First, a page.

Leaving Ankara I was prepared to a month of cold and snow. The very first day it didn’t disappoint, it snowed and the following morning I woke up in Bala to this
(I didn’t camp, but been helped to find a sheltered place by these kind people who seemed to have a lot of fun while bringing me and my bike around
It didn’t last long though, I soon went down the snow line, and didn’t see any snow for some day, meaning that Cappadocia was not under snow, but quite warm and sunny. I’ve always been around 1000 m of altitude, so immediately after sunset temperature would drop, also going below zero during the night.
The unexpected lack of snow convinced me to exit Cappadocia via a smaller, but more mountainous road, which, apart from being almost car-free and plenty of small villages (and in the garden of the mosque of one of such villages I camped one night), offered some great landscape, from snowy mountains to a huge desertic valley which, long time ago, used to be a lake.
I apologize if I speak way too much about the weather, but not only it largely influences the decisions about the route (I would have liked to ride up to the top of Nemrut Dagi and to camp there, but I’ve been informed that the top of it is currently under some meter of snow), it is also one of the first things people I meet on the road warn me about. And Pinarbasi was a place I received really a lot of warnings about, the general agreement was that I would have found a lot of snow. And I arrived there completely exahusted, not because of the snow, but because of the wind and of the continuous ups and down, arriving to reach 1600 m of altitude; I even took a room for the night in order to rest properly. But then luckly I met Erdal, a guy who owned a small kebab shop and lived in England for six years; he was more than happy about having me wandering around his shop with the loaded bike outside attracting, as usual, a lot of curious people. A proper bed and a warm shower didn’t help a lot, I was still tired, what really helped was the huge breakfast Erdal prepared for me, inviting some friends of him as well; I was then ready to leave, quite relaxed at the idea of having a big descent in front of me as my map showed a pass only 900 m high. What really awaited me were 100 kilometer of nothing and a lot of mountains: few hours later I was going up, battling a ferocious wind that, apart from slowing me down, was also throwing in the air the snow that started to appear on the side of the road. And when I stopped, asking myself when the descent would start and thinking about going back to a tiny village I saw few kilometer before, Turkish people came to my rescue again, this time it was a guy driving a snowplough, who stopped and told me there was an house 3 kilometer after where he was staying and I was welcome to spend the night there. Arriving to this house in the middle of nowhere I found 8 workers staying there, whose job was to keep the road clean from the snow. I also found a detailed map who showed what it might have been obvious to anyone with a minimal common sense left: the pass was actually at 1900 m of altitude, not 900! The rest of the day was spent ‘talking’ in my broken turkish with the guys living there and satisfying our respective curiosity about each other life (they spend one week in that house, where there is also a chef who cooks for everyone, and one week in their real home. And in summer only one person is left to control the house, all the other move somewhere else to build roads that will have to be cleaned during winter).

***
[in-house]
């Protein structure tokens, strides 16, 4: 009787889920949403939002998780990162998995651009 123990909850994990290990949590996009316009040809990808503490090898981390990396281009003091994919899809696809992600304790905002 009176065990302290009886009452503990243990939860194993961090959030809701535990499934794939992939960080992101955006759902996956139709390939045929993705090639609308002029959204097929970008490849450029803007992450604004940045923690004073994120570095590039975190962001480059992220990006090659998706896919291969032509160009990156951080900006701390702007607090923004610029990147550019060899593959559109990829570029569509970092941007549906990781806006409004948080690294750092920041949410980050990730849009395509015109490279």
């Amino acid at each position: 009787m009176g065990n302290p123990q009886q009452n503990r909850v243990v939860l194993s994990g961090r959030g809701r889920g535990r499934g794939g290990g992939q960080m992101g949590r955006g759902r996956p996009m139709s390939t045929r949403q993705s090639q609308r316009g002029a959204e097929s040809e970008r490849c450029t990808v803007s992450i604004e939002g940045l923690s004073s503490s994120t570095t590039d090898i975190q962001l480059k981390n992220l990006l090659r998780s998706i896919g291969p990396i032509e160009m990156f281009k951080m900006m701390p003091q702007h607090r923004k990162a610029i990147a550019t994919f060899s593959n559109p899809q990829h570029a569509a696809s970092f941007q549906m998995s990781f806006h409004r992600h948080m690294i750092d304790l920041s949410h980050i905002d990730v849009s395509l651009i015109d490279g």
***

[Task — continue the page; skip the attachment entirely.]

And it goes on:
By that time, Malatya, were a proper break was awaiting me, was only three days of riding away. This was plenty of time to meet some Turkish who spoke a perfect German having worked there for a long time (one of them told me that he met a group of young German cyclists last summer and asked me if bike touring in Turkey was part of some university program, something you have to do to obtain your degree), to have another big climb, with a 1000 m altitude difference and to completely cover my bike in mud in a pathetical attempt to wild camp. This last episode saw me going back to a village with no more than 500 people and asking to put my tent there and I was given an abandoned house where to spend the night. Between all the people that, as usual, gathered around me as I entered the village and discussed what was an appropriate place for my tent, came out a young guy, speaking a perfect English, something completely unexpected; he soon explained he was not from there, but from Bodrum, a popular touristic destination in South Turkey (and this explained the perfect English), and was spending the night inside the truck he was driving since he had a mechanical problem and didn’t make it home before night: I was not the only one stuck in this village! We were having dinner together in a lokanta, the only place who served some food (and there I discovered menemen), when a kind local came to bring me another dinner. Before sleep we were offered some raki on the back of the lokanta as they were not allowed to sell any alcohol; two rich dinners and raki were more than enough to make me feel better after the big climb and the little ‘mud incident’ while wild camping.
Another place I received a lot of warnings about is the area around lake Van: the high altitude (1600 + m) combined with the presence of Kurdish people make this region a real nightmare for most of the Turks; they say ‘terror… PKK’ and theatrically fear and tremble,adding that after Elazig I should get a flight back to Italy, as if the (safe) world would end in Elazig. On the next weeks I’ll ride along Van lake, but not before a small detour to visit Diyarbakir, the biggest Kurdish city in the world, Mardin and Hasankeyf, a tiny village on the Tigris river.